In February, 2015 I wrote Am I Ready To Invest? explaining how people think they are doing right by saving and investing for their retirement, but in actuality they skipped two critical first steps: 1) eliminating their bad debt, and 2) establishing their rainy day fund. For those who have taken care of steps 1 & 2, congrats, you just took a huge step towards a better and brighter financial future for yourself and your loved ones, but now comes the crucial step of investing. So when you’re ready to invest where do you do it?
There are plenty of avenues to get yourself investing; this article will briefly look at three common places: 1) your company’s retirement plan, 2) a personal Individual Retirement Arrangement (IRA), and 3) a retail account.
More and more company retirement plans are shifting away from a defined benefit plan (like a pension plan) to a defined contribution plan (like a 401(k) plan or a SIMPLE IRA). The reason for the shift is because defined contribution plans put the investment risk on the employee and takes it off of the employer (as with a defined benefit plan). Your company would rather you bear the investment risk than it.
Generally I would make investing through your employer’s retirement plan your first priority because of higher contribution limits when compared to an IRA but with the same tax advantages. Naturally, you can only contribute to your employer’s retirement plan when you’re employed. If you’re at a firm without a company retirement plan you can always contribute to an IRA (as long as you have earned income), so the thinking is contribute to your company’s plan while one is offered, because it may not always be there for you. If there is an employer match available then it becomes additionally important to contribute to the plan. At the very least you want to contribute enough to get your full match, otherwise you’re just passing up free money.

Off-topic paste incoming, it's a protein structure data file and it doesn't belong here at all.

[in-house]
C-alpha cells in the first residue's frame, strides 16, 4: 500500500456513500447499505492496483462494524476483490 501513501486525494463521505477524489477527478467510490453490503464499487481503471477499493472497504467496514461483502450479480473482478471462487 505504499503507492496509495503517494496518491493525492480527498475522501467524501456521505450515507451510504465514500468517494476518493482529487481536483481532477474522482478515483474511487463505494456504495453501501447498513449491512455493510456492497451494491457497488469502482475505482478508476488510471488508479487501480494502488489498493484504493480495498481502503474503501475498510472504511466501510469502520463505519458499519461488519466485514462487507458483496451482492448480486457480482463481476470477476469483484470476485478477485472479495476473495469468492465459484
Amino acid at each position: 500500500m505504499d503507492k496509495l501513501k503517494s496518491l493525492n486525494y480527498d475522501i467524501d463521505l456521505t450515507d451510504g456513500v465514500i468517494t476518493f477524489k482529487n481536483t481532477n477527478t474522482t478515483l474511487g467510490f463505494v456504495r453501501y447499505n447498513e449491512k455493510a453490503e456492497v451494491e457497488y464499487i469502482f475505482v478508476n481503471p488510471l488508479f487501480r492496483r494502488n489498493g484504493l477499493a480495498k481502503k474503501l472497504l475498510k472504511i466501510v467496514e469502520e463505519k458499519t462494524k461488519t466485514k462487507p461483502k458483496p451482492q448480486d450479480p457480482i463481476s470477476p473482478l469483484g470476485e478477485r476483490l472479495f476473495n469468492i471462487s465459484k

If you have earned income you can always contribute to an IRA, it becomes a question of if your contribution is tax deductible and if you can contribute to the tax-free growth IRA known as a Roth IRA. The IRA is strictly funded by you if it’s a personal IRA and not a business retirement plan IRA (known as a SEP or SIMPLE IRA) and it can possibly be a lot cheaper than your company’s retirement plan because you have any investment available to you. Sometimes with company retirement plans you’re only offered a select choice of investment options, you’re out of luck if your company’s plan only offers high fee mutual funds – so you’re stuck paying $10 for $2 gas. But with an IRA you choose where to invest, so you can load up on low-cost mutual funds & ETFs from Vanguard and if your IRA is managed by a Dimensional Fund Advisors approved investment advisory firm then you’ll have access to DFA mutual funds (my two favorite investment companies).
Of the three investment buckets the retail account comes last because you don’t get the tax advantages that come with the first two. But with a retail account you’re not limited on contribution amounts like with a 401(k) or an IRA. And like with your IRA, you choose where to invest, so keep your investment costs low and make yourself even more money.
There are plenty of areas where you can begin investing and these are three of the most common, but the bottom line is just invest and the sooner the better, because with investing time is your friend and the more time you have the more money you will make.
In my next article I’ll explain why time is your portfolio’s best friend.
To learn more about Michael Pensinger, view his Paladin Registry profile.
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